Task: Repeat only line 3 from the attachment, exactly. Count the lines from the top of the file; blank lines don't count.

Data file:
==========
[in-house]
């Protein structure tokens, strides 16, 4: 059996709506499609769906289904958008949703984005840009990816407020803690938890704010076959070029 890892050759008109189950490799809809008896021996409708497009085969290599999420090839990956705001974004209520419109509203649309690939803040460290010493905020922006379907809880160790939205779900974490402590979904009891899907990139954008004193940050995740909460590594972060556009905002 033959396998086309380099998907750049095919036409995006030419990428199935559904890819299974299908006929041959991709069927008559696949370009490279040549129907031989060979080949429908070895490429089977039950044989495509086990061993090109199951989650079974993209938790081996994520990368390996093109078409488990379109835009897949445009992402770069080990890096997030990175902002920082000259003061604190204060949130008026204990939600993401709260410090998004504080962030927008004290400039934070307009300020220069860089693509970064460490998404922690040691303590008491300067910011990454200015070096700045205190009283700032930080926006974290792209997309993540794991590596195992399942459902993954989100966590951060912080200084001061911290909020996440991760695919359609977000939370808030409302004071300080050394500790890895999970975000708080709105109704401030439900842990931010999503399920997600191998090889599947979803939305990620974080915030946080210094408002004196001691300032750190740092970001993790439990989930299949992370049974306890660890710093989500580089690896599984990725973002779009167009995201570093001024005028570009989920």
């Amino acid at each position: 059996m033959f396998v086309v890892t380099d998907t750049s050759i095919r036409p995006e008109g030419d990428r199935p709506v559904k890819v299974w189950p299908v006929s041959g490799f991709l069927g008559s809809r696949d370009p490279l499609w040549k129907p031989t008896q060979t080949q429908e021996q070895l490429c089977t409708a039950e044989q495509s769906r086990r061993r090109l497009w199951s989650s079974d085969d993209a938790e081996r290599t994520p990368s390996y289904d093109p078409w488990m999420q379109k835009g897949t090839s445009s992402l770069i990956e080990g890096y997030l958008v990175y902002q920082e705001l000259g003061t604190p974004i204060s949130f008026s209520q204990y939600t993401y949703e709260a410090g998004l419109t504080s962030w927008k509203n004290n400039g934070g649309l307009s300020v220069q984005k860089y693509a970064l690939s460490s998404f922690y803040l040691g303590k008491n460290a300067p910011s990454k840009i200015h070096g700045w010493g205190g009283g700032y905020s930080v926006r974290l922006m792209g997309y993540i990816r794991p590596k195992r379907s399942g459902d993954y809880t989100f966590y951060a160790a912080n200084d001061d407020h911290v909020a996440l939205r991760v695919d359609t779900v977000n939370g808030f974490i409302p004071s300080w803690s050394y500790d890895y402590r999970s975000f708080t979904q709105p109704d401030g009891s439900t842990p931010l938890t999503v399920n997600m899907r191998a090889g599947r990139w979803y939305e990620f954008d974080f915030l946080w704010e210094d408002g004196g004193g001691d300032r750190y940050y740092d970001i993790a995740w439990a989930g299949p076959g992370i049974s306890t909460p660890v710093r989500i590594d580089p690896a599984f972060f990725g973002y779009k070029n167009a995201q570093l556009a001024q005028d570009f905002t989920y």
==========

């Amino acid at each position: 059996m033959f396998v086309v890892t380099d998907t750049s050759i095919r036409p995006e008109g030419d990428r199935p709506v559904k890819v299974w189950p299908v006929s041959g490799f991709l069927g008559s809809r696949d370009p490279l499609w040549k129907p031989t008896q060979t080949q429908e021996q070895l490429c089977t409708a039950e044989q495509s769906r086990r061993r090109l497009w199951s989650s079974d085969d993209a938790e081996r290599t994520p990368s390996y289904d093109p078409w488990m999420q379109k835009g897949t090839s445009s992402l770069i990956e080990g890096y997030l958008v990175y902002q920082e705001l000259g003061t604190p974004i204060s949130f008026s209520q204990y939600t993401y949703e709260a410090g998004l419109t504080s962030w927008k509203n004290n400039g934070g649309l307009s300020v220069q984005k860089y693509a970064l690939s460490s998404f922690y803040l040691g303590k008491n460290a300067p910011s990454k840009i200015h070096g700045w010493g205190g009283g700032y905020s930080v926006r974290l922006m792209g997309y993540i990816r794991p590596k195992r379907s399942g459902d993954y809880t989100f966590y951060a160790a912080n200084d001061d407020h911290v909020a996440l939205r991760v695919d359609t779900v977000n939370g808030f974490i409302p004071s300080w803690s050394y500790d890895y402590r999970s975000f708080t979904q709105p109704d401030g009891s439900t842990p931010l938890t999503v399920n997600m899907r191998a090889g599947r990139w979803y939305e990620f954008d974080f915030l946080w704010e210094d408002g004196g004193g001691d300032r750190y940050y740092d970001i993790a995740w439990a989930g299949p076959g992370i049974s306890t909460p660890v710093r989500i590594d580089p690896a599984f972060f990725g973002y779009k070029n167009a995201q570093l556009a001024q005028d570009f905002t989920y």